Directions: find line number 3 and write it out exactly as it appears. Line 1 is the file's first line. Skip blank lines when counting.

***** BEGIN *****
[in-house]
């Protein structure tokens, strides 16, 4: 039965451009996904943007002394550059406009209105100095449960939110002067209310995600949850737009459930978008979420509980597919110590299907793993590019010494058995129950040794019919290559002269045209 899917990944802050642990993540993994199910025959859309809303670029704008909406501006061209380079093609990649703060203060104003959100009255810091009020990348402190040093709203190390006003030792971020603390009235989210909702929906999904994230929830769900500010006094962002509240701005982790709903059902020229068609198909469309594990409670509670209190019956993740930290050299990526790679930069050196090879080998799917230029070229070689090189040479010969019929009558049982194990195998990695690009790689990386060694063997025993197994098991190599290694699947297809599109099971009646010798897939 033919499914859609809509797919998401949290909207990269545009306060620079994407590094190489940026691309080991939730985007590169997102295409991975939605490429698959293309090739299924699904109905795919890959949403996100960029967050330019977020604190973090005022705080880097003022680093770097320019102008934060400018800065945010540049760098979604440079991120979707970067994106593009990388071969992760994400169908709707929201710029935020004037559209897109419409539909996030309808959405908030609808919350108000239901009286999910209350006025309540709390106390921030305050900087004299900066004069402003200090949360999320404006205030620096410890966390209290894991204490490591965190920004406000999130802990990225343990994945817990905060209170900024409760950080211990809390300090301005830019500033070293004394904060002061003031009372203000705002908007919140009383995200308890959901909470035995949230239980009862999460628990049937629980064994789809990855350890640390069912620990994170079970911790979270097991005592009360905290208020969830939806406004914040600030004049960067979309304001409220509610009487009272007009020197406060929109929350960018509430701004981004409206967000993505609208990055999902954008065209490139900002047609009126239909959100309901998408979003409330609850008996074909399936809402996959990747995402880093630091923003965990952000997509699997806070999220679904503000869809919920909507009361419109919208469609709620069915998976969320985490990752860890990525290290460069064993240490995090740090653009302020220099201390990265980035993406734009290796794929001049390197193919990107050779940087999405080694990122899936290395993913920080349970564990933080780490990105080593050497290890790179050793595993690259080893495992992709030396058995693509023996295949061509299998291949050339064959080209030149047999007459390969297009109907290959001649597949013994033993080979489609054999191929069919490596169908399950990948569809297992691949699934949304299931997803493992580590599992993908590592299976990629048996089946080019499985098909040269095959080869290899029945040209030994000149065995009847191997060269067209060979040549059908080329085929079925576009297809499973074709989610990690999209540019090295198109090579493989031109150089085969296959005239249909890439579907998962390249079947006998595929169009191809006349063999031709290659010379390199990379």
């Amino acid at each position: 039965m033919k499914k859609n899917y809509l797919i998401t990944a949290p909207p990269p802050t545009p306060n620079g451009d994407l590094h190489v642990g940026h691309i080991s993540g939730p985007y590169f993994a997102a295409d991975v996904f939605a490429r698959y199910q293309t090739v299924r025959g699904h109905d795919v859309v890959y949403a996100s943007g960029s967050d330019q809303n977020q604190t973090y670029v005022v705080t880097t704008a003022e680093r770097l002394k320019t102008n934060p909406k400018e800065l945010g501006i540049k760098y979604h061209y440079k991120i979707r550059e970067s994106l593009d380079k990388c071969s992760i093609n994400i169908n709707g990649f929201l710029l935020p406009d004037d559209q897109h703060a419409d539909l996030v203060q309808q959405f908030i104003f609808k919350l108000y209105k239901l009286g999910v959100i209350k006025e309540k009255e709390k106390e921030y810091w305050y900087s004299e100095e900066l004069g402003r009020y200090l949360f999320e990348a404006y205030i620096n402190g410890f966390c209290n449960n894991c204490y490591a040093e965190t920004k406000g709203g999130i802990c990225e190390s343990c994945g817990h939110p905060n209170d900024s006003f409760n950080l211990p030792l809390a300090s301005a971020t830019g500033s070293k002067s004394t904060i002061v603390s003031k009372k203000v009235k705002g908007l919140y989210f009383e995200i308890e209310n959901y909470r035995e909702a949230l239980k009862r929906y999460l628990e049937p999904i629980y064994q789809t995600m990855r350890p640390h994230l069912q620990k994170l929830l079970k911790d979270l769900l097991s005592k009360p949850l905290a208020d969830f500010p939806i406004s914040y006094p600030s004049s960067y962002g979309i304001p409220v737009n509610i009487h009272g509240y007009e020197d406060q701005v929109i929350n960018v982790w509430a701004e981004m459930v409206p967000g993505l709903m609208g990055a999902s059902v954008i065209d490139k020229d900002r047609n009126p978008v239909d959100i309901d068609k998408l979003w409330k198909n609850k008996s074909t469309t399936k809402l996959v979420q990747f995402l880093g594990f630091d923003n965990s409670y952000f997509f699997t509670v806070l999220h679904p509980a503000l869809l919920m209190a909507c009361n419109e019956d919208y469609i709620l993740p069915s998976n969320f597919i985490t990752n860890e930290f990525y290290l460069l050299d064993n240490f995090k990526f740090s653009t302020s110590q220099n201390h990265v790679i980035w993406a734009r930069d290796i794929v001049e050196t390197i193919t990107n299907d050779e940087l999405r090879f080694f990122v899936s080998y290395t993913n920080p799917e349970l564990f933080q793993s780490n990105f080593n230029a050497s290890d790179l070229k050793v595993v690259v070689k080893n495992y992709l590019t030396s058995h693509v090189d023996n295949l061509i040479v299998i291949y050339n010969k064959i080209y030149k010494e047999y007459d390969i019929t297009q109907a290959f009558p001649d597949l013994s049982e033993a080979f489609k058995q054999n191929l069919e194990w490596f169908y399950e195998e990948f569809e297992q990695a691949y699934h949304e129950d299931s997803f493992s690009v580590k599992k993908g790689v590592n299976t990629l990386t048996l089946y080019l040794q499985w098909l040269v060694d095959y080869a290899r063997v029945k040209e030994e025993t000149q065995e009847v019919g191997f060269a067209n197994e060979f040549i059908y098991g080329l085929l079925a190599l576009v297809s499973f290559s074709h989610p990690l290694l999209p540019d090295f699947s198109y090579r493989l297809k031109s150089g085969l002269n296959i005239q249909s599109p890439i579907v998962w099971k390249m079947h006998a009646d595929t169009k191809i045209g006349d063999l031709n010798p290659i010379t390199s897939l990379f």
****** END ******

């Amino acid at each position: 039965m033919k499914k859609n899917y809509l797919i998401t990944a949290p909207p990269p802050t545009p306060n620079g451009d994407l590094h190489v642990g940026h691309i080991s993540g939730p985007y590169f993994a997102a295409d991975v996904f939605a490429r698959y199910q293309t090739v299924r025959g699904h109905d795919v859309v890959y949403a996100s943007g960029s967050d330019q809303n977020q604190t973090y670029v005022v705080t880097t704008a003022e680093r770097l002394k320019t102008n934060p909406k400018e800065l945010g501006i540049k760098y979604h061209y440079k991120i979707r550059e970067s994106l593009d380079k990388c071969s992760i093609n994400i169908n709707g990649f929201l710029l935020p406009d004037d559209q897109h703060a419409d539909l996030v203060q309808q959405f908030i104003f609808k919350l108000y209105k239901l009286g999910v959100i209350k006025e309540k009255e709390k106390e921030y810091w305050y900087s004299e100095e900066l004069g402003r009020y200090l949360f999320e990348a404006y205030i620096n402190g410890f966390c209290n449960n894991c204490y490591a040093e965190t920004k406000g709203g999130i802990c990225e190390s343990c994945g817990h939110p905060n209170d900024s006003f409760n950080l211990p030792l809390a300090s301005a971020t830019g500033s070293k002067s004394t904060i002061v603390s003031k009372k203000v009235k705002g908007l919140y989210f009383e995200i308890e209310n959901y909470r035995e909702a949230l239980k009862r929906y999460l628990e049937p999904i629980y064994q789809t995600m990855r350890p640390h994230l069912q620990k994170l929830l079970k911790d979270l769900l097991s005592k009360p949850l905290a208020d969830f500010p939806i406004s914040y006094p600030s004049s960067y962002g979309i304001p409220v737009n509610i009487h009272g509240y007009e020197d406060q701005v929109i929350n960018v982790w509430a701004e981004m459930v409206p967000g993505l709903m609208g990055a999902s059902v954008i065209d490139k020229d900002r047609n009126p978008v239909d959100i309901d068609k998408l979003w409330k198909n609850k008996s074909t469309t399936k809402l996959v979420q990747f995402l880093g594990f630091d923003n965990s409670y952000f997509f699997t509670v806070l999220h679904p509980a503000l869809l919920m209190a909507c009361n419109e019956d919208y469609i709620l993740p069915s998976n969320f597919i985490t990752n860890e930290f990525y290290l460069l050299d064993n240490f995090k990526f740090s653009t302020s110590q220099n201390h990265v790679i980035w993406a734009r930069d290796i794929v001049e050196t390197i193919t990107n299907d050779e940087l999405r090879f080694f990122v899936s080998y290395t993913n920080p799917e349970l564990f933080q793993s780490n990105f080593n230029a050497s290890d790179l070229k050793v595993v690259v070689k080893n495992y992709l590019t030396s058995h693509v090189d023996n295949l061509i040479v299998i291949y050339n010969k064959i080209y030149k010494e047999y007459d390969i019929t297009q109907a290959f009558p001649d597949l013994s049982e033993a080979f489609k058995q054999n191929l069919e194990w490596f169908y399950e195998e990948f569809e297992q990695a691949y699934h949304e129950d299931s997803f493992s690009v580590k599992k993908g790689v590592n299976t990629l990386t048996l089946y080019l040794q499985w098909l040269v060694d095959y080869a290899r063997v029945k040209e030994e025993t000149q065995e009847v019919g191997f060269a067209n197994e060979f040549i059908y098991g080329l085929l079925a190599l576009v297809s499973f290559s074709h989610p990690l290694l999209p540019d090295f699947s198109y090579r493989l297809k031109s150089g085969l002269n296959i005239q249909s599109p890439i579907v998962w099971k390249m079947h006998a009646d595929t169009k191809i045209g006349d063999l031709n010798p290659i010379t390199s897939l990379f």